Eleanor Jackson Piel, US civil attorney, 1920-2022

Eleanor Jackson Piel became a lawyer after her classmates told her she couldn’t go to law school. “So of course I applied,” she said in an interview published by the law school at the University of California, Berkeley. “Imagine if that were my motivation! Because Barney Schapiro said I couldn’t!”

The school’s acting dean also tried to dissuade Piel, turning down her application because “women always had nervous breakdowns,” she recalled. But Piel came in anyway and was the only woman in her senior year. Decades later, the New York Times called her “the courts’ most elegant pain in the neck.”

Piel, who died at the age of 102, used her characteristic tenacity to fight wrongful convictions as a criminal defense attorney at a time when many women lawyers were relegated to secretarial work.

Piel was born in Santa Monica, California, in 1920 to a Protestant concert pianist and a Lithuanian Jewish doctor. Her father faced ongoing anti-Semitism and was expelled from a local beach club after members discovered his Jewish heritage. Piel’s mother forbade her to identify herself publicly as a Jew.

“I was upset that people didn’t like Jews when I was half Jewish, and then I had that my mother was anti-Semitic,” Piel told Berkeley. “It just didn’t seem fair.”

Piel said that feeling inspired her to stand up for victims of injustice. She originally planned to do this as a journalist after graduating from the University of California, Los Angeles, but her father refused to pay her to continue her studies.

As a young lawyer in the 1940s, Piel struggled to find a firm to hire her. She opened her own in 1948 and practiced alone for most of her career, doing all her research and preparing exhibitions herself.

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She worked as a clerk at the federal district court in San Francisco, fresh out of law school, and sided with Japanese Americans who were interned by the US government during World War II and charged with not reporting for military service. She continued to prosecute war crimes in Tokyo.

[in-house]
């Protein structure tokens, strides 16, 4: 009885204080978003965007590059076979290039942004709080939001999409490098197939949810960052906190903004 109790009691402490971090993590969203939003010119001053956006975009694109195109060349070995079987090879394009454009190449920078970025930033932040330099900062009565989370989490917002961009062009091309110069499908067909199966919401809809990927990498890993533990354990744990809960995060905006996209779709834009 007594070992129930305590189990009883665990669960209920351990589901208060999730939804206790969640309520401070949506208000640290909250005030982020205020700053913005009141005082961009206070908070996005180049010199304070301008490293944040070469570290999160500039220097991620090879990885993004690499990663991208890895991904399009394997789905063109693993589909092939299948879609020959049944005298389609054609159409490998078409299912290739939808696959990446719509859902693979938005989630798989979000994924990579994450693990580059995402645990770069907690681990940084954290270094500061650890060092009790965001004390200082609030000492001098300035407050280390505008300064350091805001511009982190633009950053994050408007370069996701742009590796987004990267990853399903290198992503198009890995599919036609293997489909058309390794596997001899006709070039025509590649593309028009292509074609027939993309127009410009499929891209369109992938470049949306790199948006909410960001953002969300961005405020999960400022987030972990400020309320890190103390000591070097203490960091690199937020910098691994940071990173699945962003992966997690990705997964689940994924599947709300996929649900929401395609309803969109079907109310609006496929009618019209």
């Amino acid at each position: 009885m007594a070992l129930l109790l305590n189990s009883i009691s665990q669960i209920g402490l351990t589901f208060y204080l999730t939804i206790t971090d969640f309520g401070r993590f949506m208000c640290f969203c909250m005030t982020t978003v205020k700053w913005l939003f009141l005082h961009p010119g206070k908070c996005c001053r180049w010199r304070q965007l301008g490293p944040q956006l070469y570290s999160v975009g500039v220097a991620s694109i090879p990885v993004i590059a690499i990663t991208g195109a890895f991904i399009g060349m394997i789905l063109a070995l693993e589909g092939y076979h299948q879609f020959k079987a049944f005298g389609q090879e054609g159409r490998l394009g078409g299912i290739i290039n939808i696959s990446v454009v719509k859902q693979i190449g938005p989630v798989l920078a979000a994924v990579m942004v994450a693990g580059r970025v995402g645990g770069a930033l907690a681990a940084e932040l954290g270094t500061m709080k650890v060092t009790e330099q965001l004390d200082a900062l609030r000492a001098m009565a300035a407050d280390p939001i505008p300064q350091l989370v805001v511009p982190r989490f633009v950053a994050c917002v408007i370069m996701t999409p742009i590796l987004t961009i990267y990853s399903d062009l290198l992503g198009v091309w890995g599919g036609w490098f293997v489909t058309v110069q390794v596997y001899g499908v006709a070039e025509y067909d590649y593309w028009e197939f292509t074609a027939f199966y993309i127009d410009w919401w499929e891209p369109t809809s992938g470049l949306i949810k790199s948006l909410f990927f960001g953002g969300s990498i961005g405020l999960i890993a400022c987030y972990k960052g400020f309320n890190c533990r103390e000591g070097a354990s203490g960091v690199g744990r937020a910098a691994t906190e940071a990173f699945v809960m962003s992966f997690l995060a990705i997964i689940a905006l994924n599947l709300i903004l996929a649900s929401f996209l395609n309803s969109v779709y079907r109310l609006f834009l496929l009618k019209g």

Piel also defended white schoolteacher Sandra Adickes, who was arrested after attempting to dine with her black students at a segregated lunch counter in Mississippi. She later took on the case of 13-year-old math prodigy Alice de Rivera, who was denied admission to a prestigious New York high school because of her gender.

On her wedding day in 1955, she convinced a judge to drop murder cases against three of her clients. She married Gerard Piel, the late editor of Scientific American magazine, and had a daughter and stepson.

One of their most famous victories was in the case of the so-called “death row brothers” William Riley Jent and Earnest Lee Miller. In 1979, they were sentenced to death for the murder of a Florida woman. The victim, who was unknown until five years later, was found strangled and burned in a game reserve.

Piel represented Jent and local public defender Howardene Garrett represented Miller on her appeal. Together they claimed that police and prosecutors arrested the brothers because they were “available and available young men.” Authorities “solve[d] the case by conjuring up their own murder story out of thin air,” Piel later wrote.

Piel got a judge to stay her execution at the last minute and later secured her release through a plea deal. Jent and Miller kept claiming their innocence. But the case meant the man believed to be the actual killer was never charged, a fact Piel was furious about for decades.

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“She has been an inspiration to thousands of attorneys dedicated to justice,” said Christina Swarns, executive director of the Innocence Project, a nonprofit dedicated to overturning and preventing wrongful convictions. “She will not be forgotten.”

After 10 years of work and at the age of 78, Piel had one of her last major wins. Her client Vincent Jenkins, later known as Warith Habib Abdal, had served 17 years in prison for a rape he did not commit. Piel paid $3,000 out of her own pocket to have evidence retested and eventually discovered that his DNA did not match that of the attacker.

Piel took cases well into the 1990s. She still made time to encourage young lawyers and frequently attended St. John’s University School of Law in her adopted home of Manhattan, said John Barrett, a professor there.

“She always wowed crowds,” Barrett said. “She was the advocate and person we all wanted to be.”